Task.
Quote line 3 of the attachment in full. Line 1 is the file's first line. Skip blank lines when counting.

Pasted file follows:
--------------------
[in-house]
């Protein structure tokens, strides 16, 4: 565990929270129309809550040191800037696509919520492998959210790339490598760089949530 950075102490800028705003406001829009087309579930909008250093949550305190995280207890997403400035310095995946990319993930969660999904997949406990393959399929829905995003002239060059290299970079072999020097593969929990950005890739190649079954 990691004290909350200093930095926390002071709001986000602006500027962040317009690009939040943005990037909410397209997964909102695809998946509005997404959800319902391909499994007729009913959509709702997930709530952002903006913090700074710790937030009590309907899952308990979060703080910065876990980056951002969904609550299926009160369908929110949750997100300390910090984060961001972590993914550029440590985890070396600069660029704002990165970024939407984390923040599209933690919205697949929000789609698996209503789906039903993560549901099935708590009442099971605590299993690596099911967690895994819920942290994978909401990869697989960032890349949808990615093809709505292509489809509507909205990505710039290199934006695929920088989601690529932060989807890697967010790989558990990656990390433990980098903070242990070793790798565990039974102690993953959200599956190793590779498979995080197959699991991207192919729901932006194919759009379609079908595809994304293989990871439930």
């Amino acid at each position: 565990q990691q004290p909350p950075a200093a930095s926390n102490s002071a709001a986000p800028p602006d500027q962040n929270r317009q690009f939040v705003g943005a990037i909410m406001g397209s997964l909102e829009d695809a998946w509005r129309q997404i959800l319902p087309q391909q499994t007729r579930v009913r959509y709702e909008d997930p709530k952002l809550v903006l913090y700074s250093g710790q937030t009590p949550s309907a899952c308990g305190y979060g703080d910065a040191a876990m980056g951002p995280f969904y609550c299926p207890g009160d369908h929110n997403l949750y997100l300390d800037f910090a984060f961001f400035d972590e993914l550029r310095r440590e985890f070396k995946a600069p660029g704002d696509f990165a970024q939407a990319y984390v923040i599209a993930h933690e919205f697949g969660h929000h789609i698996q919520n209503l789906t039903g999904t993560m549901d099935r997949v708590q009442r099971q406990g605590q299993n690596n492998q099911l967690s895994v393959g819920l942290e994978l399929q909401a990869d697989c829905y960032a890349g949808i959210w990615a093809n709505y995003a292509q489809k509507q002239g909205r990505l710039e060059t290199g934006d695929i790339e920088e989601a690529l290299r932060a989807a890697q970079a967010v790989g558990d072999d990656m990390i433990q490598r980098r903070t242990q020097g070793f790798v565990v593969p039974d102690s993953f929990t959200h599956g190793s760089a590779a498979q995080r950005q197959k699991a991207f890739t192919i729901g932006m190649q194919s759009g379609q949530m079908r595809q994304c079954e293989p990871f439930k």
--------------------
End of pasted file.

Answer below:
């Amino acid at each position: 565990q990691q004290p909350p950075a200093a930095s926390n102490s002071a709001a986000p800028p602006d500027q962040n929270r317009q690009f939040v705003g943005a990037i909410m406001g397209s997964l909102e829009d695809a998946w509005r129309q997404i959800l319902p087309q391909q499994t007729r579930v009913r959509y709702e909008d997930p709530k952002l809550v903006l913090y700074s250093g710790q937030t009590p949550s309907a899952c308990g305190y979060g703080d910065a040191a876990m980056g951002p995280f969904y609550c299926p207890g009160d369908h929110n997403l949750y997100l300390d800037f910090a984060f961001f400035d972590e993914l550029r310095r440590e985890f070396k995946a600069p660029g704002d696509f990165a970024q939407a990319y984390v923040i599209a993930h933690e919205f697949g969660h929000h789609i698996q919520n209503l789906t039903g999904t993560m549901d099935r997949v708590q009442r099971q406990g605590q299993n690596n492998q099911l967690s895994v393959g819920l942290e994978l399929q909401a990869d697989c829905y960032a890349g949808i959210w990615a093809n709505y995003a292509q489809k509507q002239g909205r990505l710039e060059t290199g934006d695929i790339e920088e989601a690529l290299r932060a989807a890697q970079a967010v790989g558990d072999d990656m990390i433990q490598r980098r903070t242990q020097g070793f790798v565990v593969p039974d102690s993953f929990t959200h599956g190793s760089a590779a498979q995080r950005q197959k699991a991207f890739t192919i729901g932006m190649q194919s759009g379609q949530m079908r595809q994304c079954e293989p990871f439930k």